A video showing a 14-year-old girl being dragged by her hair into a fight and repeatedly punched by a group of teenagers was posted online and has sparked public outrage.
The incident supposedly took place in Christchurch, a city of New Zealand. The disturbing footage of the beating was posted on Sunday night on a Facebook page titled "Only Kiwis will get this.”
The owner of the page – reportedly a 14-year-old boy called Jayvin Ryder – saw the video being shared among some of his Facebook friends and said he was shocked when he first saw it.
Ryder traced the victim – named Stephanie in the comments section – and asked her if he could share the video on his page.
The link (posted above) garnered thousands of likes and comments within hours of its posting.
"What I was trying to achieve for this was to stand up for her and make sure nothing else happens," Ryder was quoted as saying.
Jayvin added that the reactions to the video mainly consisted of people who denounced the bullying of the teen and demanded the authorities get hold of the culprits as soon as possible.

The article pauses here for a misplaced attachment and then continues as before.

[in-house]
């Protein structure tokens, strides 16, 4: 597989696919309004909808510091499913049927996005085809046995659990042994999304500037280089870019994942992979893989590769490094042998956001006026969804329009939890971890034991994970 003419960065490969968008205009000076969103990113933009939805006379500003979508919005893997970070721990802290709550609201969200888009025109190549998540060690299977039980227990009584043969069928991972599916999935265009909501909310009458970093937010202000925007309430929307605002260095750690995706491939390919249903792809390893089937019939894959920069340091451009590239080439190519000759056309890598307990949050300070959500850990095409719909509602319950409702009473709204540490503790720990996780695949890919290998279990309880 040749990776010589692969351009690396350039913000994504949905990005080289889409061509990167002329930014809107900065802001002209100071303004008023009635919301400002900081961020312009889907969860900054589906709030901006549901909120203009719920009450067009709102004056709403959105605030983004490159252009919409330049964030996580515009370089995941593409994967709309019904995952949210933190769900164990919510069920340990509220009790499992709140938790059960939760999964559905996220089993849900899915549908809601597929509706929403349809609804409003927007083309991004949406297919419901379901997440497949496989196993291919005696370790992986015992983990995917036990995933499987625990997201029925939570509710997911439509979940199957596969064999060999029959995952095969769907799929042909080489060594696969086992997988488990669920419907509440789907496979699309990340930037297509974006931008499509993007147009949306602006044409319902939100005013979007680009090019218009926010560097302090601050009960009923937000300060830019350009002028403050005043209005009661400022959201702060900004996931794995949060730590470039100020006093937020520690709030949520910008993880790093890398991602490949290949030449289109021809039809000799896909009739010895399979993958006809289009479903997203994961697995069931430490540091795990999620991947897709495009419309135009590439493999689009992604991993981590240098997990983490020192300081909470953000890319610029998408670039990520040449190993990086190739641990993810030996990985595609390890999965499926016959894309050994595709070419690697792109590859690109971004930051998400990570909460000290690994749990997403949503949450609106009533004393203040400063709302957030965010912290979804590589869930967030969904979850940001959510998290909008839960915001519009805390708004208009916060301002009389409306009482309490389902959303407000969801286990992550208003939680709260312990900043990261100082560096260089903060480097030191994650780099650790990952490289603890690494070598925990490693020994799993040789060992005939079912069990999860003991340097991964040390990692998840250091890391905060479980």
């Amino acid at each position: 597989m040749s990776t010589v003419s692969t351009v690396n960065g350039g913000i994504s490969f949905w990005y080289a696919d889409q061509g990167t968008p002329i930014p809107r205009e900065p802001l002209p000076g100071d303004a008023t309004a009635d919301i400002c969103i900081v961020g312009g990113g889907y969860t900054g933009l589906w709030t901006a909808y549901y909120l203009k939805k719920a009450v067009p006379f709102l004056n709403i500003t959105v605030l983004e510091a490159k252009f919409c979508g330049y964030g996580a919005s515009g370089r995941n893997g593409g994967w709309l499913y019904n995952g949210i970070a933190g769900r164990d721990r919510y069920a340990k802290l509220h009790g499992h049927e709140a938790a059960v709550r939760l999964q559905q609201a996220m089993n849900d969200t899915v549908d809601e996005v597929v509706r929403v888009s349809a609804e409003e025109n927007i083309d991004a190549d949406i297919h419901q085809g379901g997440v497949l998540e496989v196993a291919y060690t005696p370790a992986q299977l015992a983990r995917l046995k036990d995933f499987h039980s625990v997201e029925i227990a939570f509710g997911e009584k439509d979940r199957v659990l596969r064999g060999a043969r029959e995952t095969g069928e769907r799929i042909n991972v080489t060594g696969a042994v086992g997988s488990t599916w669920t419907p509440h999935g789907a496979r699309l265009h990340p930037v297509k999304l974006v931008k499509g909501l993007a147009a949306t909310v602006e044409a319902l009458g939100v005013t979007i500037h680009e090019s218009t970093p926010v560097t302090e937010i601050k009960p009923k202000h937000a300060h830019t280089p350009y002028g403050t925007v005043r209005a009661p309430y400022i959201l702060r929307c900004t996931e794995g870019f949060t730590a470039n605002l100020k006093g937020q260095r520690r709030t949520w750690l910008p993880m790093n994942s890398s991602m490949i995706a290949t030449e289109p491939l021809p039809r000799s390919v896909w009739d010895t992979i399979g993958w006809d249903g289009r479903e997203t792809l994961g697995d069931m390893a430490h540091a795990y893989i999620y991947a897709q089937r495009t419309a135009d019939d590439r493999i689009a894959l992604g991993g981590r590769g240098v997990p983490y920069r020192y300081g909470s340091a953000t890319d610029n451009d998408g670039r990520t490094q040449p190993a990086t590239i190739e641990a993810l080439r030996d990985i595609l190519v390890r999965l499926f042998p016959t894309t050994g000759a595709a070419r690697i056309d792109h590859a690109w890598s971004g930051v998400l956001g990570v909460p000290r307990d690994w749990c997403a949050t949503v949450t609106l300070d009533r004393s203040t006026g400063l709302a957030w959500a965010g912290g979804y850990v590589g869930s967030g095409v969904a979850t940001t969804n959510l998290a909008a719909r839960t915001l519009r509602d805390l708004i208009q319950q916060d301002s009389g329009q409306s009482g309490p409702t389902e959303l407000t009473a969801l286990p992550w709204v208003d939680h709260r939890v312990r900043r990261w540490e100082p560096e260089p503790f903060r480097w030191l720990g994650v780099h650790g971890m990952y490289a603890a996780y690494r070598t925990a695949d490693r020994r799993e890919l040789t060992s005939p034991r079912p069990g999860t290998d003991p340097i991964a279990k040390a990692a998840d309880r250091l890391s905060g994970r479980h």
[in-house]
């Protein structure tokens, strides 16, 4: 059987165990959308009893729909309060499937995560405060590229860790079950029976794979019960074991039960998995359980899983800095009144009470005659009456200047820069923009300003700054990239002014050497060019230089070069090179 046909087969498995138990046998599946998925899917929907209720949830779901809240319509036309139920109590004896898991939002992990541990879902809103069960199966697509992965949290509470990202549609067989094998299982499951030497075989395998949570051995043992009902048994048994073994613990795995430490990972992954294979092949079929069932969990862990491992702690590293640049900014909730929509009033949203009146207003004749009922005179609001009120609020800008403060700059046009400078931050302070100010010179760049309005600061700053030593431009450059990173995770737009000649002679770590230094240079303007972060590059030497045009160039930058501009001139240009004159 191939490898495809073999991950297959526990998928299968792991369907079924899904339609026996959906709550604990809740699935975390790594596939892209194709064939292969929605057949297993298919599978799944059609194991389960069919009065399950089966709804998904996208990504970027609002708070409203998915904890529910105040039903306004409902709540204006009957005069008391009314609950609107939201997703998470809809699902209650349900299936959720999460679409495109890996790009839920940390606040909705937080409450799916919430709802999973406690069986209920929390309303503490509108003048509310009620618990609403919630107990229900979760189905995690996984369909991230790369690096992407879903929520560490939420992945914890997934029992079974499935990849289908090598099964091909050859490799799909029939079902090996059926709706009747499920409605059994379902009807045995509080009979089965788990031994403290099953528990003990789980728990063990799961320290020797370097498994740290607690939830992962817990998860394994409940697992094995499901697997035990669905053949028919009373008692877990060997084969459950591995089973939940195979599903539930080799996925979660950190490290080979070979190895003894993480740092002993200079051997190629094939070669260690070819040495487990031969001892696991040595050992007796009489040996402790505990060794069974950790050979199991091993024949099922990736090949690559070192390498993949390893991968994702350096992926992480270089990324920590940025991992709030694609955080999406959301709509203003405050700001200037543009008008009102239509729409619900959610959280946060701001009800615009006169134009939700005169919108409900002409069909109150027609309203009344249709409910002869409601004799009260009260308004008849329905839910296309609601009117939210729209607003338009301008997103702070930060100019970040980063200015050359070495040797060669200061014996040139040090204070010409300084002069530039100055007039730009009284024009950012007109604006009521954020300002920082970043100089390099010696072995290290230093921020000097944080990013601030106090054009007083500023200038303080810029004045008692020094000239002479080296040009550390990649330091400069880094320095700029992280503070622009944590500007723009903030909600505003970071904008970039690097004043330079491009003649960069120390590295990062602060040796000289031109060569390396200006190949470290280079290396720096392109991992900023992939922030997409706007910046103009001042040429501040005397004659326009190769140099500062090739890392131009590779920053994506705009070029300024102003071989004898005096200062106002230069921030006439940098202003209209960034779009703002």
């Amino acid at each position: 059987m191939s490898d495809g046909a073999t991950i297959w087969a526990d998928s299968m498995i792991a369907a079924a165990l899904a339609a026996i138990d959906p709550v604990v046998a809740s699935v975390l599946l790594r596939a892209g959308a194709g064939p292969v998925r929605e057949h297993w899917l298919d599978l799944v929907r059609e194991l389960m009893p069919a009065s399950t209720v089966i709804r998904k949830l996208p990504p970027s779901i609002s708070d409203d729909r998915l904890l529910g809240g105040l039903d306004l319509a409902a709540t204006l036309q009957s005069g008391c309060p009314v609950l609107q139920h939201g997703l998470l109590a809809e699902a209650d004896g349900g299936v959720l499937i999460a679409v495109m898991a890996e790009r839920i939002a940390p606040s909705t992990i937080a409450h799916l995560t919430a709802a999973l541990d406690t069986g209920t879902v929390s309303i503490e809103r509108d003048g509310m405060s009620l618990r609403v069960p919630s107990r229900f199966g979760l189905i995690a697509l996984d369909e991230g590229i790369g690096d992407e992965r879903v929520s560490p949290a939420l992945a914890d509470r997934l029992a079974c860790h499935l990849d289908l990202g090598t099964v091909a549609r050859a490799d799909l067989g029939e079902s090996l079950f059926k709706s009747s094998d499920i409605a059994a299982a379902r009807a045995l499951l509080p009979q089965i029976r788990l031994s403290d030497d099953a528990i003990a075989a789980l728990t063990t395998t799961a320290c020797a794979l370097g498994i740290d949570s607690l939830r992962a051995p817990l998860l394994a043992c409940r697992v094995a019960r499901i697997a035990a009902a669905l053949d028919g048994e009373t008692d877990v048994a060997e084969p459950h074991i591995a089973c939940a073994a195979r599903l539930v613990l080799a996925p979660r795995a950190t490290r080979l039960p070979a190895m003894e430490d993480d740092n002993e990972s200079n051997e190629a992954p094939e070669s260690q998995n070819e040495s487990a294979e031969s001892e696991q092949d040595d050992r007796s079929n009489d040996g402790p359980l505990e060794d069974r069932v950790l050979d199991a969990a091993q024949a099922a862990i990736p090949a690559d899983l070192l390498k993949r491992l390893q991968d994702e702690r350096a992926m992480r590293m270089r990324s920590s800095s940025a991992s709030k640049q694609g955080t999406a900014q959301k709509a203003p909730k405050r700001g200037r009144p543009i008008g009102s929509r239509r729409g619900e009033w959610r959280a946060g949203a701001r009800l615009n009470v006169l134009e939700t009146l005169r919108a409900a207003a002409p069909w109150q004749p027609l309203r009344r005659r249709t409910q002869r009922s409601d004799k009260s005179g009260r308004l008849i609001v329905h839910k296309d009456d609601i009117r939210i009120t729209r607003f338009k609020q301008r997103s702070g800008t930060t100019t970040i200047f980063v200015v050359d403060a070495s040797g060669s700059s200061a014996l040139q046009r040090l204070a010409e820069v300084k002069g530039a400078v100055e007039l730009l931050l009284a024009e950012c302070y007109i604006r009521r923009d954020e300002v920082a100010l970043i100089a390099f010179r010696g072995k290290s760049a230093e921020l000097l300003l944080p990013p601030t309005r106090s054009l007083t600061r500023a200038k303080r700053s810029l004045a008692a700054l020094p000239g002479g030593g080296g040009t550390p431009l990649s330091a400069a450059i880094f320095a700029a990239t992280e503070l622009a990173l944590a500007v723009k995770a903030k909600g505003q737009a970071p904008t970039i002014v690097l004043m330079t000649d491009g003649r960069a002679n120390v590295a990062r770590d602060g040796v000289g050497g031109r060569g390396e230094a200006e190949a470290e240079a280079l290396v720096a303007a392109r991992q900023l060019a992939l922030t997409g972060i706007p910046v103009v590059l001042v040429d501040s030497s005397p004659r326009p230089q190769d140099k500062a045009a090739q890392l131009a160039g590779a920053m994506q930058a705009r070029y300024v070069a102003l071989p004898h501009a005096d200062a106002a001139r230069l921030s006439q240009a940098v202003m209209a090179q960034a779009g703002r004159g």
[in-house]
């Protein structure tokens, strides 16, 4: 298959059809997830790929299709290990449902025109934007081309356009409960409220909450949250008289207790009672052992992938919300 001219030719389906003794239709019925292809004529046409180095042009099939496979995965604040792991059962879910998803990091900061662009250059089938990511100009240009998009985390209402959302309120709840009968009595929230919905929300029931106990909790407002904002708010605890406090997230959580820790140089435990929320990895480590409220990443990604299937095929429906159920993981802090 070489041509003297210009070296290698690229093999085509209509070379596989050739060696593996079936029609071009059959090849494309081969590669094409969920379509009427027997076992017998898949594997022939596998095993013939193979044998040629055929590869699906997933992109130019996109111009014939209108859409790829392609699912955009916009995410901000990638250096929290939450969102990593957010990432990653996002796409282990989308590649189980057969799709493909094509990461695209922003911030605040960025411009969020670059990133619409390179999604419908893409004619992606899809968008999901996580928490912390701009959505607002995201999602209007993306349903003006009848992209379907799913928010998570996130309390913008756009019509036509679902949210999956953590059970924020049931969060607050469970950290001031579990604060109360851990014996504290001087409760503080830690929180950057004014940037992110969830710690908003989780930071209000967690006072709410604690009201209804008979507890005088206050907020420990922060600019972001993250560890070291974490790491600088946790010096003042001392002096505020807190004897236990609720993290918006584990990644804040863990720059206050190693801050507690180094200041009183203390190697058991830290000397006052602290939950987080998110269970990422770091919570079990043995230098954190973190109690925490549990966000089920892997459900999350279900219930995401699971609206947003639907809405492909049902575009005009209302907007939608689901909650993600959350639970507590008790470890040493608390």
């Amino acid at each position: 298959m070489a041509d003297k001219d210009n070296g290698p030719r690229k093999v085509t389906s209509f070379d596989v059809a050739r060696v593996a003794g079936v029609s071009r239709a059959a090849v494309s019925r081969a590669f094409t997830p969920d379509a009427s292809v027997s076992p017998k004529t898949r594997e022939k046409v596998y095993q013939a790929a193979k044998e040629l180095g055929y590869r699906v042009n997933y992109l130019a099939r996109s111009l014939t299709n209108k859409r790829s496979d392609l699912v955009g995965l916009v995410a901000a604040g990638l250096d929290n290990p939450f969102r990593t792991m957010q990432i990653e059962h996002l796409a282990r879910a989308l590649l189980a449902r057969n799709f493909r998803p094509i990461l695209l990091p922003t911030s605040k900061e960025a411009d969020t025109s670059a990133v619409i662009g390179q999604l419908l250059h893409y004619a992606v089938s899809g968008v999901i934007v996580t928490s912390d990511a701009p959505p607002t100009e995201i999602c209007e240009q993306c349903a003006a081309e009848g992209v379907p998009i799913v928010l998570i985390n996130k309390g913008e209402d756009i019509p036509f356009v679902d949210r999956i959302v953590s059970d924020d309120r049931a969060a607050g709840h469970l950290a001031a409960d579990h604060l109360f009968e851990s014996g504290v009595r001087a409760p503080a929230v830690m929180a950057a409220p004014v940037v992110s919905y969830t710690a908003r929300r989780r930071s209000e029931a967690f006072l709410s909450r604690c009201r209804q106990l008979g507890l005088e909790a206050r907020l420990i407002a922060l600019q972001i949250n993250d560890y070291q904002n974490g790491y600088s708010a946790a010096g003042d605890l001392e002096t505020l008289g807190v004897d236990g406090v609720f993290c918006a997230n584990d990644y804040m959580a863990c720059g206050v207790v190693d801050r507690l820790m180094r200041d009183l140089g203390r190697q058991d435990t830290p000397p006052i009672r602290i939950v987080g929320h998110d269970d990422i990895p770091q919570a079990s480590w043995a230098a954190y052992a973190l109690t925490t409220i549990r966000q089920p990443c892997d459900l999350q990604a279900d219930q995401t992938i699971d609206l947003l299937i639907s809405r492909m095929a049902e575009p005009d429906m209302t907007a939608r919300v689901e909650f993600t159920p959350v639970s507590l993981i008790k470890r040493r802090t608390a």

"What I want to do is get everybody in a big group and help her really, because everyone who gets bullied shouldn't be," he said.
Police looked into the matter after the video went viral and interviewed the victim this afternoon, New Zealand-based “3 News” channel reported.
The 14-year-old victim is currently at home recovering.
Bullying is one of the most sensitive issues plaguing various societies all over the world. Last year, a study by the American Medical Association found that depression and anxiety tied to bullying at school persisted at least through people's mid-twenties. The worst off were those who had been both bullies and the targets of bullying.
"It's obviously very well established how problematic bullying is short-term," said William Copeland, a clinical psychologist who led the new study at Duke University Medical Center in Durham, North Carolina.
"I was surprised that a decade down the road after they've been victimized, when they've kind of transitioned to adulthood, we would still see these emotional marks for the victims and also the bullies/victims."
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